Canada and Germany have been identified as the world’s most underweight real estate investment markets and are set to attract billions of dollars of per year.
A new analysis, part of Knight Frank’s Active Capital report, has been conducted using a bespoke ‘gravity’ model, based on the models used to forecast international trade and says these two nations could see $4.5 billion and £3.1 billion of property capital per year respectively.
Canada had £2.6 billion of foreign real estate investment in 2017 and can expect to see a further £4.5 billion. Germany could see £3.1 billion of investment per year, Switzerland and Sweden, both $1.8 billion, France £1.6 billion and Belgium £1.1 billion.
The study also suggest that both Malaysia and Indonesia could see annual real estate investment of $1 billion, Austria some $0.9 billion, down from $3.8 billion in 2017 and Mexico some $0.8 billion, up from $0.1 billion last year.
For the first time, Knight Frank has created a model encompassing over 40 variables which impact on inbound real estate investment, including GDP per capita, relative strength of currency and location of the destination country.
Crucially, the model also considers a range of social and cultural factors that impact upon the flow of capital from one country to another, such as shared language, existing trade agreements, and shared common religious worship.
The analysis shows that six countries in Europe are attracting less inbound real estate investment than expected. Germany, which Knight Frank calculates could support an additional $3.1 billion per year, is the most underweight European market, followed by Switzerland, Sweden, France and Belgium.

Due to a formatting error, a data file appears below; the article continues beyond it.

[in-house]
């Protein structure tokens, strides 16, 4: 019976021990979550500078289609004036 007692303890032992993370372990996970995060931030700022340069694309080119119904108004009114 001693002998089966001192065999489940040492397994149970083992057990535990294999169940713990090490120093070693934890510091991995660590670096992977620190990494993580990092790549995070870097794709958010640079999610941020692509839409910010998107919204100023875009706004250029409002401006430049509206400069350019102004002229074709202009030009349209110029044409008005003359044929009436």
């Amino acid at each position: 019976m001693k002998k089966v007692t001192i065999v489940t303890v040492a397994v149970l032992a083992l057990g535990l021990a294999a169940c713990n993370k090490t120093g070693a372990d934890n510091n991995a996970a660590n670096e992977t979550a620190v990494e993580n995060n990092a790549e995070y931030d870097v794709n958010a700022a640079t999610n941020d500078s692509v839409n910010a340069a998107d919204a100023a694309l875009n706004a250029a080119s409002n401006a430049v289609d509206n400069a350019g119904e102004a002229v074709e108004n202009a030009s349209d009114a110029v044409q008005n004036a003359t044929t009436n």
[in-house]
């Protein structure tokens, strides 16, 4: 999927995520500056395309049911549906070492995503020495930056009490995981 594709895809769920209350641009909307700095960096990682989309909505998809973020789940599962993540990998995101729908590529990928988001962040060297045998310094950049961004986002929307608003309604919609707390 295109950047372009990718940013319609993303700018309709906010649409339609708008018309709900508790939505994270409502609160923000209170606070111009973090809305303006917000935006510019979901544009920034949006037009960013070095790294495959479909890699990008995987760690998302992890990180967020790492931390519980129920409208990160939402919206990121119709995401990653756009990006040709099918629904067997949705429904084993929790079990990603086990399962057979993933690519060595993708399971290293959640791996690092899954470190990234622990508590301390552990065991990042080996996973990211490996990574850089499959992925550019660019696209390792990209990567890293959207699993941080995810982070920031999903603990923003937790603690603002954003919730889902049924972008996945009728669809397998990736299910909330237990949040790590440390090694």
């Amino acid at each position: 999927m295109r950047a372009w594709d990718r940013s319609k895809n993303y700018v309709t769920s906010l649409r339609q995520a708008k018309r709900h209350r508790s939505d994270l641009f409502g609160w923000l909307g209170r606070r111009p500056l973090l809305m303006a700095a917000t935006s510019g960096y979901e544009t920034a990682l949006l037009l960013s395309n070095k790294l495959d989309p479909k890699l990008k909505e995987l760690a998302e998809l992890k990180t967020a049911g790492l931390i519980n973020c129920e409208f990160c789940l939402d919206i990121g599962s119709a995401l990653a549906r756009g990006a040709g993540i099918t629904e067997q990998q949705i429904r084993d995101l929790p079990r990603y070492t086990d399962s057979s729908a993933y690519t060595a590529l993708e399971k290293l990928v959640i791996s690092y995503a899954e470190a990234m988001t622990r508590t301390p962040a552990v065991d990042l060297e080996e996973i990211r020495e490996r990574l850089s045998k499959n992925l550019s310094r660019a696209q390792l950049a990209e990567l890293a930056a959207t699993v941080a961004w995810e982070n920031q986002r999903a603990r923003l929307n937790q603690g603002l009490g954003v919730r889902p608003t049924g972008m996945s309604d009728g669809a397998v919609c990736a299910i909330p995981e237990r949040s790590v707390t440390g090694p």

Annual investment into Austria is also significantly below the level forecast by Knight Frank’s gravity model while outside Europe, Knight Frank identifies current inbound real estate capital into emerging markets Indonesia and Malaysia as $1 billion per annum below the potential level.
“For the first time we have applied the type of spatial interaction model used to forecast global trade to estimate the level of real estate investment that global markets could support,” said William Matthews, head of commercial research at Knight Frank.
“By looking at the market and economic fundamentals, and by unpicking the socio-economic factors which impact on the flow of capital between individual countries, we have found that Canada and some of Europe’s most advanced real estate markets, including Germany and France, could support more inbound investment,” he explained.
“While competition provided by domestic investors in each market is one factor that can crowd out inbound investment, our feeling is that this sort of barrier will become less important over time, as appetite for cross border transactions increases,”he added.
According to Ole Sauer, head of capital markets for Berlin at Knight Frank, the potential inbound capital will have a hugely positive effect on domestic German investors and the overall positive sentiment surrounding the nation’s healthy real estate market.
‘This confidence is already leading to a surge in new Grade A office developments, an area where Germany is definitely behind international competing markets who have a far greater number of state of the art office complexes,’ he added